Thomas Jefferson - Completely disagree. Jefferson was a fantastic president, and while Adams did cede power somewhat peacefully, Jefferson restored much of the damage that could have been done by his predecessor to public faith in government and in the office itself. I think he’s generally thought of highly because his contributions to the Republic are immense, and he was an effective president.
James Madison - Agreed. His accomplishments mostly took place outside his term in office.
Andrew Jackson - Tentative agreement, though more on this below. Incredibly effective military leader, due to his barbaric nature. The same nature made him a barbaric bastard of a president.
Woodrow Wilson - Overrated, but not among the most overrated. I guess there is a lot of anti-Fed sentiment going around nowadays though, and he was quite a bastard.
John F. Kennedy - JFK is romanticized, but not necessarily overrated. He was a great and effective president given political climate of the time and his short term in office.
James Carter - Not at all overrated, as he isn’t often rated very highly.
**William Clinton ** - Copping out on Clinton (as I will with GHWB) with a “too soon to say”

James K. Polk - He’s always rated rather highly, so I can’t consider him overrated.
Zachary Taylor - Agreed. Principled man who could have been even more effective had he had more than 1/3 a term to work with.
Chester A. Arthur - Agreed he is underrated (though again, not sure about most).
William McKinley - He always seems to be rated rather highly, so I don’t see McKinley as underrated.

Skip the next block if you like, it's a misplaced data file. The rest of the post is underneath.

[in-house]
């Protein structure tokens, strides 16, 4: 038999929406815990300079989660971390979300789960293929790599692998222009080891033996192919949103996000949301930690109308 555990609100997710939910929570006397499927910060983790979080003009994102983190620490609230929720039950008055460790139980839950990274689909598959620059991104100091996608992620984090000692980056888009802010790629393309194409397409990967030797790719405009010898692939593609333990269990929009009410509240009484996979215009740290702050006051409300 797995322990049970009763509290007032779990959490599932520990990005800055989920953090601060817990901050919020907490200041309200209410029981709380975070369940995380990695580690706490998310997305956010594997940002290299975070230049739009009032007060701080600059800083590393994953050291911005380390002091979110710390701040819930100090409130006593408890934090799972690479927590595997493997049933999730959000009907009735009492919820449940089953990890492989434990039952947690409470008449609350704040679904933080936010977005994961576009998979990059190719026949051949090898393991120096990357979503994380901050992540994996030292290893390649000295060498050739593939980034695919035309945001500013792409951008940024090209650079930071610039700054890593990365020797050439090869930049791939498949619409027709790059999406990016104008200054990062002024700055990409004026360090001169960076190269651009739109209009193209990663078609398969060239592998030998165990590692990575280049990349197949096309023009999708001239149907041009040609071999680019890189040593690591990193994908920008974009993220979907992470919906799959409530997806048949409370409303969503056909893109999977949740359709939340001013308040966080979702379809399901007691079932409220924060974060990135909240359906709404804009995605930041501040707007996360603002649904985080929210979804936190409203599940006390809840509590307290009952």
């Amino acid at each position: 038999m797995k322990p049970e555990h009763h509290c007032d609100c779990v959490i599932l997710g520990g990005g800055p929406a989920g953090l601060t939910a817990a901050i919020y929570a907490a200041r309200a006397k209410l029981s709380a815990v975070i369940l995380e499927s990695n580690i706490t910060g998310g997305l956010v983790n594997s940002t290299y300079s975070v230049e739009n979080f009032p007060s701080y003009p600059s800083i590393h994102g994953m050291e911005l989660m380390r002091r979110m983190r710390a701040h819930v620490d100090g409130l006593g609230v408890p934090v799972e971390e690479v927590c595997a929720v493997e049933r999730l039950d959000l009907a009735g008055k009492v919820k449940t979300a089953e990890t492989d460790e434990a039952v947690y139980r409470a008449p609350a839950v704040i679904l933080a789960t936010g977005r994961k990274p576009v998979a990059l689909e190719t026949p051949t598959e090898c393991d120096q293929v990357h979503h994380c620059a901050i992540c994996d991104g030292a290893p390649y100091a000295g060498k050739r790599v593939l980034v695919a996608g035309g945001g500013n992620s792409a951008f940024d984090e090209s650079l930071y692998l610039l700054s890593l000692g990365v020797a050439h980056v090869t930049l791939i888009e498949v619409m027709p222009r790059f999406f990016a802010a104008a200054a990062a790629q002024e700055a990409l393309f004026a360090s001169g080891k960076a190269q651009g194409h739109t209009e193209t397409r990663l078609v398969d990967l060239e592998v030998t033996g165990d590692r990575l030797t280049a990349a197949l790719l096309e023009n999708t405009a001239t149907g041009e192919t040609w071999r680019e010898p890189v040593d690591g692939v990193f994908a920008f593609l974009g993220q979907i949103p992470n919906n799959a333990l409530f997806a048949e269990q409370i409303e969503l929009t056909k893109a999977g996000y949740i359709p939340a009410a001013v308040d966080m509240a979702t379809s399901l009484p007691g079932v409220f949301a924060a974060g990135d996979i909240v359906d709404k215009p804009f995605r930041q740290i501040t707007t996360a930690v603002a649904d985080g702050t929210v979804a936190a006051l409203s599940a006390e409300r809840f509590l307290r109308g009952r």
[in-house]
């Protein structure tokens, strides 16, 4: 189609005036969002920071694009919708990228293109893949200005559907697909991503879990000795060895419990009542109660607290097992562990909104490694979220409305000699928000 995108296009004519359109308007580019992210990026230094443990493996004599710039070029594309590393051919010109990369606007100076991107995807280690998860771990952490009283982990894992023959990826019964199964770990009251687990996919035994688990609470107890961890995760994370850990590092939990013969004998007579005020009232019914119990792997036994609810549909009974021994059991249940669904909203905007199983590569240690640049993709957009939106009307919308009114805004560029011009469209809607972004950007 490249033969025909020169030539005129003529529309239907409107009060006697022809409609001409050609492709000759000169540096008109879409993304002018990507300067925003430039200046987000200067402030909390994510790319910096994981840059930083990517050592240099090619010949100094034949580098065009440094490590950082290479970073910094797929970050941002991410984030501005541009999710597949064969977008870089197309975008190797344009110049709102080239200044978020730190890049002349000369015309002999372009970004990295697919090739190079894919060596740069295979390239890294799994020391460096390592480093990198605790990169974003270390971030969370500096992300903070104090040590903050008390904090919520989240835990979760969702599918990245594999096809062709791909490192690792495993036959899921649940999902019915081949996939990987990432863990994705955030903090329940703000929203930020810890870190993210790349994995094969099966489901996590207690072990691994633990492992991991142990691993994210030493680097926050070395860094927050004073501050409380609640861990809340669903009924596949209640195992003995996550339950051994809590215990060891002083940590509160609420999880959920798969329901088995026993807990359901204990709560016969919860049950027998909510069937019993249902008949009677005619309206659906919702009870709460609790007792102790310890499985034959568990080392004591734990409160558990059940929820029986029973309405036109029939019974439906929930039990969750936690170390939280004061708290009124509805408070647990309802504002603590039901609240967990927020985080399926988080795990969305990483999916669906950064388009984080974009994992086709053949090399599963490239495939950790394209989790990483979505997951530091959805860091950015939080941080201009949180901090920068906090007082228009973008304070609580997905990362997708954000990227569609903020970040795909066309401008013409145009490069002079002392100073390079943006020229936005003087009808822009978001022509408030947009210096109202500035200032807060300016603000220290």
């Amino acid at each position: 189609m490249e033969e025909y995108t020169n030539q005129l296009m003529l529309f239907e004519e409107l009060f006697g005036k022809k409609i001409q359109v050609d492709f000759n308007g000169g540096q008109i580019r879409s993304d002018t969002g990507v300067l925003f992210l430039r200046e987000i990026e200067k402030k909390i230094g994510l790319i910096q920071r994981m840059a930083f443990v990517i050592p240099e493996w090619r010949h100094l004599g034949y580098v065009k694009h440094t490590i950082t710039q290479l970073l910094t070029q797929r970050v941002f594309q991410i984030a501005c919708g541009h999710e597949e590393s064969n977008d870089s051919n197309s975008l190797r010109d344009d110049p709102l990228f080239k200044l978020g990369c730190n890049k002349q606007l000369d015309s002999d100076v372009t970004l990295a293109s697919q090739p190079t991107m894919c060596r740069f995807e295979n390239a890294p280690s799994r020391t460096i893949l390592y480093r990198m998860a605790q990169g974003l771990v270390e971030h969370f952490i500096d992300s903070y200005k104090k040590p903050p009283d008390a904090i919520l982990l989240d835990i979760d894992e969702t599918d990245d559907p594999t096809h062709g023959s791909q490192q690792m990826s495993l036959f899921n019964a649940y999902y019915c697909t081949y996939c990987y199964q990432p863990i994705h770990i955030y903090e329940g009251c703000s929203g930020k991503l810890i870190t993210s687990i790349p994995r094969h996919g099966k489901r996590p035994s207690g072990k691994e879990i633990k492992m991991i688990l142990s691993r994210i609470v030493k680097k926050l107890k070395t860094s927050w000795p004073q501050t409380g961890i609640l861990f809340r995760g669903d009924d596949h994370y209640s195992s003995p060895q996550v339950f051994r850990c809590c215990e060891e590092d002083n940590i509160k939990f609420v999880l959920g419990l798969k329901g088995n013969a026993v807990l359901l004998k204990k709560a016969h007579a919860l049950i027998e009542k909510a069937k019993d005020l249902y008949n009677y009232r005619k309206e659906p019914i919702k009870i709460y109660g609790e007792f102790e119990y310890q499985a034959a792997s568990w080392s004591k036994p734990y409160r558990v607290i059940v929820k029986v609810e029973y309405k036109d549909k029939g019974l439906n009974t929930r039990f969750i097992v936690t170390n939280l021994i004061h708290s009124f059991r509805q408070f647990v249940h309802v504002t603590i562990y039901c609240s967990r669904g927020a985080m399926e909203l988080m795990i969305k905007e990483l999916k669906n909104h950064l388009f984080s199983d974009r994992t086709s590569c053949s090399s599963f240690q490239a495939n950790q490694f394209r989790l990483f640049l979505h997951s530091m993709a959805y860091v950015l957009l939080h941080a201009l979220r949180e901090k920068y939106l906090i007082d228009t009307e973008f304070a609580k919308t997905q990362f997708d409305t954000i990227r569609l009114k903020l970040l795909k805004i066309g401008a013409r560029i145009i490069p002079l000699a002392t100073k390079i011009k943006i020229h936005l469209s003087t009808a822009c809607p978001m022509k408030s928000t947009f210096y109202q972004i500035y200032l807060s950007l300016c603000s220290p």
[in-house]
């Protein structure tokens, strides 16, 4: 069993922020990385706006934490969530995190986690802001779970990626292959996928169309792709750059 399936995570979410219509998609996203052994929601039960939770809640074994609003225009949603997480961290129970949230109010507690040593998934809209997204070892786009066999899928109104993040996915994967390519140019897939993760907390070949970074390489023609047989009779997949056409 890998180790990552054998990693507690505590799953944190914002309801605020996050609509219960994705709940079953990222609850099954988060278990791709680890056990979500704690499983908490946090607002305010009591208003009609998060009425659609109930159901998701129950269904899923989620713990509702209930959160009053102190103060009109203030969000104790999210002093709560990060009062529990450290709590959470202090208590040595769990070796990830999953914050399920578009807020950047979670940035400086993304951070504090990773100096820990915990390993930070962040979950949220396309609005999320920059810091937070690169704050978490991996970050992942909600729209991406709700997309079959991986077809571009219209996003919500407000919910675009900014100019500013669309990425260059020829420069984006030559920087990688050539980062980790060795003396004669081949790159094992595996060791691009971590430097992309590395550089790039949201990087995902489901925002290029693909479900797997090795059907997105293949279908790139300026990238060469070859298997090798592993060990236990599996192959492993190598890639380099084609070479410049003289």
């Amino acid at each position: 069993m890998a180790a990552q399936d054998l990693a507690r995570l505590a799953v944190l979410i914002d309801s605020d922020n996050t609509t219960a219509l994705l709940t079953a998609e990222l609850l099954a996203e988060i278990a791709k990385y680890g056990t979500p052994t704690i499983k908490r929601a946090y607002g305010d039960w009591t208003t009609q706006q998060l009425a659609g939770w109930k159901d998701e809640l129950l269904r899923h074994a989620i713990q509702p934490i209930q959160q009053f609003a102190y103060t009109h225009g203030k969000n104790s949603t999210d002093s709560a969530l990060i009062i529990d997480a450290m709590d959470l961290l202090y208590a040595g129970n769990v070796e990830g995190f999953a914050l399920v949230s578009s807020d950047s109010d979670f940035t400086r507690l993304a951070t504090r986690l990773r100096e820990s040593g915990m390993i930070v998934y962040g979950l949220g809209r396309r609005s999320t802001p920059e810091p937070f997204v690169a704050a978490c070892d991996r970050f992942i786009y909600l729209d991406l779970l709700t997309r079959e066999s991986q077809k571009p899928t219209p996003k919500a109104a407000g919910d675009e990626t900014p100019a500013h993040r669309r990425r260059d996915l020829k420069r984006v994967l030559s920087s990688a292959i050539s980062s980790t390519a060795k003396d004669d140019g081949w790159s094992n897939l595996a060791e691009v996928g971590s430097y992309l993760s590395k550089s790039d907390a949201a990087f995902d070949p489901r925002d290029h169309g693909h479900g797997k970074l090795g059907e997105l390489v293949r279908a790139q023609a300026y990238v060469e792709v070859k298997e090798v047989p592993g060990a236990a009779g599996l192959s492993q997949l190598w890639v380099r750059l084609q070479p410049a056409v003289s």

Richard Nixon - What is it with Nixon lately? The apologists seem to be out in droves since about 2005. Nixon had accomplishments, and rarely do people fail to mention them in preface to, or as footnotes for, the true centerpiece of his presidency.
George HW Bush - See Clinton, above.
I’m truly surprised at the reasons you consider Nixon “underrated”, given you seem to consider Jackson “overrated” for the same reasons - effective in a few areas, but unforgivably bastardly in others. The distinction is their mode of execution and standards of the time. I’d forgive Jackson before Nixon, considering Jackson’s treatment of Native Americans may have been viewed differently in the 1820s/30s, but Nixon’s tricks were unacceptable in any era.

Overrated:
Ronald Reagan – part of this is my own politics, but it’s primarily due to the Reagan worship these days (e.g., the people who are working to have something named after him in every county in the US). Reagan may have been a good president, but the worship of him and his memory – compared to the the facts of his administration – is verging on the ridiculous.

Curtis, aren’t you in 8th grade? Do you go to a middle school with a great history curriculum? I don’t think I had learned enough about the presidents by 12th grade to determine which were under- or over-rated, sad to say.

Or am I confusing you with another poster?

Over-rated? Almost any POTUS could fit that including Lincoln (after all even he admitted that he could live with slavery if that would preserve the Union and he only freed the slaves beyond his control). Washington? He fought a war that grew out of taxation just to use his military authority to enforce an unpopular tax on whiskey and quash a rebellion over it.

Under-rated? Almost the same thing. Millard Fillmore? Dude knew banking and finance damn well.